Finally in this section, I asked people to send me all the family information they could so that I could record it in my genealogical books. I ended this section with:
I hope that all readers will continue to send me information about families, not only for my records but also for the newsletter. Your contributions are needed to keep our family history growing and interesting.
Thirty-five years later this is still important. Andrew and I need family information not only to update the written records that are very out of date, but also to have more “grist for the mill” (information for future hagenbuch.org articles).
A very important section of the Volume 1 Number 3 was “Beech Grove T-Shirts.” The emblem of the town of Hagenbuch was printed on t-shirts of various colors. A description of the shirt and sizes available with an order form was included in this newsletter. I don’t know the exact number sold, but I would guess between 50 and 75. I know that some of these shirts are still in existence.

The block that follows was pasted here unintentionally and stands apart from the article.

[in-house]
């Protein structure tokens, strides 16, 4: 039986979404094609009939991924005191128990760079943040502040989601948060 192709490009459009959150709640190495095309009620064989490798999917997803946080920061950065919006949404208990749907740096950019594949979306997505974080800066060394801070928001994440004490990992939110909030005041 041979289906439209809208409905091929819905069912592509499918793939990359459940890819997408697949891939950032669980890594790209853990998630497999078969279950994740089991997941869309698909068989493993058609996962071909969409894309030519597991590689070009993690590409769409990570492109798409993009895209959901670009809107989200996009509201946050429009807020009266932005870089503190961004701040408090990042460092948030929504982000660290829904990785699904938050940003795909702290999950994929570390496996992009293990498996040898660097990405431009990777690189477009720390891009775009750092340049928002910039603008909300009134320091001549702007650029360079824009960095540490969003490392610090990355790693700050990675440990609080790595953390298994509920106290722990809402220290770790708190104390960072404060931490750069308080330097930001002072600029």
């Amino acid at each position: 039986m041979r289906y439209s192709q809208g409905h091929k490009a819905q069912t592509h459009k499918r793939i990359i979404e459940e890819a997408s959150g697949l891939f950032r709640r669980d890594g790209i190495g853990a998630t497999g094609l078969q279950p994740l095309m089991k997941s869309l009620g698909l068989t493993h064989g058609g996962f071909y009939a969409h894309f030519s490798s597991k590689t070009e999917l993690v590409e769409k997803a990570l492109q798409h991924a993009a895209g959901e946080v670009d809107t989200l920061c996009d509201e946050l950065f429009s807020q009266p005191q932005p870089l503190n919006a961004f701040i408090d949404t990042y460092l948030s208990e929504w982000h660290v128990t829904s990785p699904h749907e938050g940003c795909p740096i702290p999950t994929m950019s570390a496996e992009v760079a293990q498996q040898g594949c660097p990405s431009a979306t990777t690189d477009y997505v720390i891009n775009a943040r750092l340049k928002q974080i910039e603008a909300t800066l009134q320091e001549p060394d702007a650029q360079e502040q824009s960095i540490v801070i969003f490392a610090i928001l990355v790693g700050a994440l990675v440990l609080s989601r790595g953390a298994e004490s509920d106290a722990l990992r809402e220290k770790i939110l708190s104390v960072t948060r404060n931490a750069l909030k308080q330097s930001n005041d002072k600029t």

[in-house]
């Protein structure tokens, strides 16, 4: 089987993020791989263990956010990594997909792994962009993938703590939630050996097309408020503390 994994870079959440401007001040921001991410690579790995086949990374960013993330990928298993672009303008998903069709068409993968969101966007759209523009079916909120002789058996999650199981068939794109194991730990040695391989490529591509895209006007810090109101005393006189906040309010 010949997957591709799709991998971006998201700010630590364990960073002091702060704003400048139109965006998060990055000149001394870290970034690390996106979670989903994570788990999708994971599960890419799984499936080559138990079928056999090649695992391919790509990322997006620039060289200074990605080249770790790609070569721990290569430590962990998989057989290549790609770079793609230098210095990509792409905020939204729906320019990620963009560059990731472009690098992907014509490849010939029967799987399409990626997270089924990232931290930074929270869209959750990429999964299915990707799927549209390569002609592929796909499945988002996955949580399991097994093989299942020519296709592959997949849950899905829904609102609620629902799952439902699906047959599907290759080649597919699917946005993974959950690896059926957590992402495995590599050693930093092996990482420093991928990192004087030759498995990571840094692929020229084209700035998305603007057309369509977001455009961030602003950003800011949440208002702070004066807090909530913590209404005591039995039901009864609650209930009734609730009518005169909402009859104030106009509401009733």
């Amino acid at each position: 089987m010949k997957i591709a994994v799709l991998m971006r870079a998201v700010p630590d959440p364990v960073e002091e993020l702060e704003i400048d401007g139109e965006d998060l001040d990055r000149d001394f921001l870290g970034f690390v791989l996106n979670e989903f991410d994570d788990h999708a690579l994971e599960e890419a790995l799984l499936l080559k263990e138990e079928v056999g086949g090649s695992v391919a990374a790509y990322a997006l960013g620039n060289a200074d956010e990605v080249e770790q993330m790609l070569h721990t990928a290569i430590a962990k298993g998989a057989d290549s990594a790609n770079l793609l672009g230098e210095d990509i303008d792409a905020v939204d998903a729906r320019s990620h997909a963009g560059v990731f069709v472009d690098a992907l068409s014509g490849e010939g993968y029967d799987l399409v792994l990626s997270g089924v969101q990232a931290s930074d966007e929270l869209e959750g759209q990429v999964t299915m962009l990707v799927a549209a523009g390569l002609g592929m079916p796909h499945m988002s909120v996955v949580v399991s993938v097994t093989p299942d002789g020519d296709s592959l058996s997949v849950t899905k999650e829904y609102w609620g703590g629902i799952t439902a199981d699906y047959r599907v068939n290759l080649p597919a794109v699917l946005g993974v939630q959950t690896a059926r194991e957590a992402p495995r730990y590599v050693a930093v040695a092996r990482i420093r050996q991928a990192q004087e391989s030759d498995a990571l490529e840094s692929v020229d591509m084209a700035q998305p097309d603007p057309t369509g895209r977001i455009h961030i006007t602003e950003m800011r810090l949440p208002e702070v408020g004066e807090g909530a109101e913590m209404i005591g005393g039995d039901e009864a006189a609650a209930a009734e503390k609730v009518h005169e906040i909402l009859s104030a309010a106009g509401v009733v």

One of the reoccurring articles was “People in the News.” As subscribers would send me information, I would include it in the newsletters. For example:
August 4, 1982. A daughter was born to Mr. and Mrs. Robert Berns of RD2, Danville, PA. Mrs. Berns is the former Kathy Ann Hagenbuch. Kathy’s father is Stanley Hagenbuch and a descendant of Henry Hagenbuch, born 1772.
Or this one:
Shirley Hagenbuch of Bethel, Minnesota sent some interesting information. The president of the St. Bernard (dog) Club of Switzerland is Mr. B. Hagenbuch, 8911 Oberlunkhofen, Switzerland. If any of you have a St. Bernard, I’m sure you may be interested in writing to Mr. B. Hagenbuch.
Deaths were often reported in the “People in the News” section.